I am sure that halfir now is perfectly capable of holding his own, as Kristine Larsen suggests, ‘in a lively discussion with the Good Professor in whatever version of the Eagle and Child awaits the Second Born beyond the Walls of the World.’ (‘Sea Birds and Morning Stars’ in Tolkien and the Study of his Sources p. 82). Whether we knew him as halfir or David, his wisdom and his wit will be sorely missed by us who remain within the Circles of Arda.
Erik Kain admits to getting ‘a little tired of the Peter Jackson/Warner Bros. version’ of Tolkien's stories — not, I suppose, because they are bad, but rather because it is a ‘shame’ that they are ‘quickly becoming the only way we experience Tolkien’s work.’ I suppose Kain would find himself agreeing with many of the points that Ruth Lacon makes in her essay on the Tolkien Library website (see the Transactions for January 2012 — no. XXI). In this case the immediate cause for this concern is the Lego imagery which is clearly copying the visualization from the Jackson / New Line Cinema films.
Josh Vogt, Examiner.com, Thursday, 7 June 2012, ‘Warner Bros. reveals extent of ‘The Hobbit’ licensing deals’
Well — what it says, basically ;-) A reminder to those of us who labour out of our love for Tolkien's work that this is not what makes the world go round. At some level I am also reminded of Doug Anderson's announcement in April that he has left the editorship of Tolkien Studies — the Mordor business style is not limited to publishing.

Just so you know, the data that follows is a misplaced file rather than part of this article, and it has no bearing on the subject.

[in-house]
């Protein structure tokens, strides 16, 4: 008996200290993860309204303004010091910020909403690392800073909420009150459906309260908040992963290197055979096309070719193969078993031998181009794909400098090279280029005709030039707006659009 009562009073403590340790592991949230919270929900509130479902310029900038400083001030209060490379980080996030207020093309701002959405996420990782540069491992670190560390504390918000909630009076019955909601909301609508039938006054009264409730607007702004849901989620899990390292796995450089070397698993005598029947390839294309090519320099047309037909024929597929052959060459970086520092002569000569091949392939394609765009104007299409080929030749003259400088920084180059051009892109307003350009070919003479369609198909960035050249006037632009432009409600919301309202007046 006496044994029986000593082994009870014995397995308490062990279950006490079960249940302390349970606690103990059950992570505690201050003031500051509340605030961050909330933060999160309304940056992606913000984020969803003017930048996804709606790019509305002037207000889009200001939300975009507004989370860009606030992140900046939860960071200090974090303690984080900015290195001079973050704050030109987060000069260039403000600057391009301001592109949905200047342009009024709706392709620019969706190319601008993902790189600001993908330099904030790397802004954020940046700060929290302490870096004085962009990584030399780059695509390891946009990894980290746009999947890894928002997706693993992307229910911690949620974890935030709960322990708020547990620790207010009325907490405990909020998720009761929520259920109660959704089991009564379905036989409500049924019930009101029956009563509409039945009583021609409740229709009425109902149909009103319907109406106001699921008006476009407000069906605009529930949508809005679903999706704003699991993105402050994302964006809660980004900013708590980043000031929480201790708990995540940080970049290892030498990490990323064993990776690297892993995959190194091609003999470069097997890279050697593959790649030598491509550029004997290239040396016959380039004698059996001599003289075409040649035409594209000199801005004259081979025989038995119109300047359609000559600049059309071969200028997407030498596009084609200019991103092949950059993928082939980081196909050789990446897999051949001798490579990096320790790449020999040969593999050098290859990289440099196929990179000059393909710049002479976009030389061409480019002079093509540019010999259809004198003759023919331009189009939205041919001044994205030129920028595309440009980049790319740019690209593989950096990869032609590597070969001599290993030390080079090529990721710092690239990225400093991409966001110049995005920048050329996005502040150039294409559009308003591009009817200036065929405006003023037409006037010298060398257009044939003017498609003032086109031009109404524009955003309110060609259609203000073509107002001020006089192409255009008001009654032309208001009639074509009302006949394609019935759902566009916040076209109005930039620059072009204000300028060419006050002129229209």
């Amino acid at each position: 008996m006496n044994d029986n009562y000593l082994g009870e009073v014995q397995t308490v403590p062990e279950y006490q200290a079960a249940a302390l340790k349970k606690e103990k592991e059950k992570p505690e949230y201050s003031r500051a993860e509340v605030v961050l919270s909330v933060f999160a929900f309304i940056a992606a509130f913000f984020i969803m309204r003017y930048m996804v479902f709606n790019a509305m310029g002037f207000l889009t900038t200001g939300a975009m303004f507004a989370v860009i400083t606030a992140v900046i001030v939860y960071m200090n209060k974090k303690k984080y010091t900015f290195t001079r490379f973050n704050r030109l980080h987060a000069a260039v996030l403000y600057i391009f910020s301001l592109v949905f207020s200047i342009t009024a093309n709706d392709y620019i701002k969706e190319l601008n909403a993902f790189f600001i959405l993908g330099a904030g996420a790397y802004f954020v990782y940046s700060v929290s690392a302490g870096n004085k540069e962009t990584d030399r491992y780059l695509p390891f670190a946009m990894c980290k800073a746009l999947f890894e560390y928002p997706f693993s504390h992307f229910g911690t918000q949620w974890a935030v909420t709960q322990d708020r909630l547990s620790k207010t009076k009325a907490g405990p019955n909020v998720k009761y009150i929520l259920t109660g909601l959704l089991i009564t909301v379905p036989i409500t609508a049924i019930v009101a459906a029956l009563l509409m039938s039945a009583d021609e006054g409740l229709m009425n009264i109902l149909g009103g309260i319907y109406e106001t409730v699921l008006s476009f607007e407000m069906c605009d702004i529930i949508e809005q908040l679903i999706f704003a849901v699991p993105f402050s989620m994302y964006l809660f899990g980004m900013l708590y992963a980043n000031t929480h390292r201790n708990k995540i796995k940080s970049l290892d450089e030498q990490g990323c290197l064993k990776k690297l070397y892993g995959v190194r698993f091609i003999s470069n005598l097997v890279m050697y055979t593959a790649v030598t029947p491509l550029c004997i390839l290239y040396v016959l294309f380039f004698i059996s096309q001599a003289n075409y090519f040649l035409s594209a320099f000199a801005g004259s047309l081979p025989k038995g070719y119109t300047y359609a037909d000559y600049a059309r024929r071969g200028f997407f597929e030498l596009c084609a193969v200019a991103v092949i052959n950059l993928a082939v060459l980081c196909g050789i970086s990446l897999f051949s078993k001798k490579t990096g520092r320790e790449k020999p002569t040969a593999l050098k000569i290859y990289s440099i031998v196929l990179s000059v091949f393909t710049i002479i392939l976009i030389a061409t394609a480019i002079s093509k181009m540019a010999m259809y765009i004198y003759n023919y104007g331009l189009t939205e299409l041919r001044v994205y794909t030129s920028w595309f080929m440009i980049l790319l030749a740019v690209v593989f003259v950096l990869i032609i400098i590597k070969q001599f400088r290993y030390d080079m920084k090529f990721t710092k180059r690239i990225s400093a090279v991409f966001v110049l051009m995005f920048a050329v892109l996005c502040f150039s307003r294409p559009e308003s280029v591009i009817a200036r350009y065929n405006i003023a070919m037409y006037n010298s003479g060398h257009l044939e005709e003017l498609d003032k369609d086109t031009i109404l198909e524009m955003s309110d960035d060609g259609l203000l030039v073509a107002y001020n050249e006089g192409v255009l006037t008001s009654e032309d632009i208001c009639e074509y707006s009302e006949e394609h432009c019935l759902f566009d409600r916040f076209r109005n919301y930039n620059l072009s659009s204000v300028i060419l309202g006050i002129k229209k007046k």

Josh Vogt, Examiner.com, Friday, 8 June 2012, ‘LEGO designer videos highlight LEGO: Lord of the Rings sets’
A reference to the new videos that Lego have put on-line about their ‘Lord of the Rings’ series.
Geeks of Doom, Monday, 11 June 2012, ‘Check Out These Beautiful ‘Lord Of The Rings’ Illustrations By Frank Frazetta’
A gallery of illustrations by Frank Frazetta inspired by The Lord of the Rings. I don't think the mail that Éowyn wears in Frazetta's version is very practical, nor that it would have served to hide her gender . . ..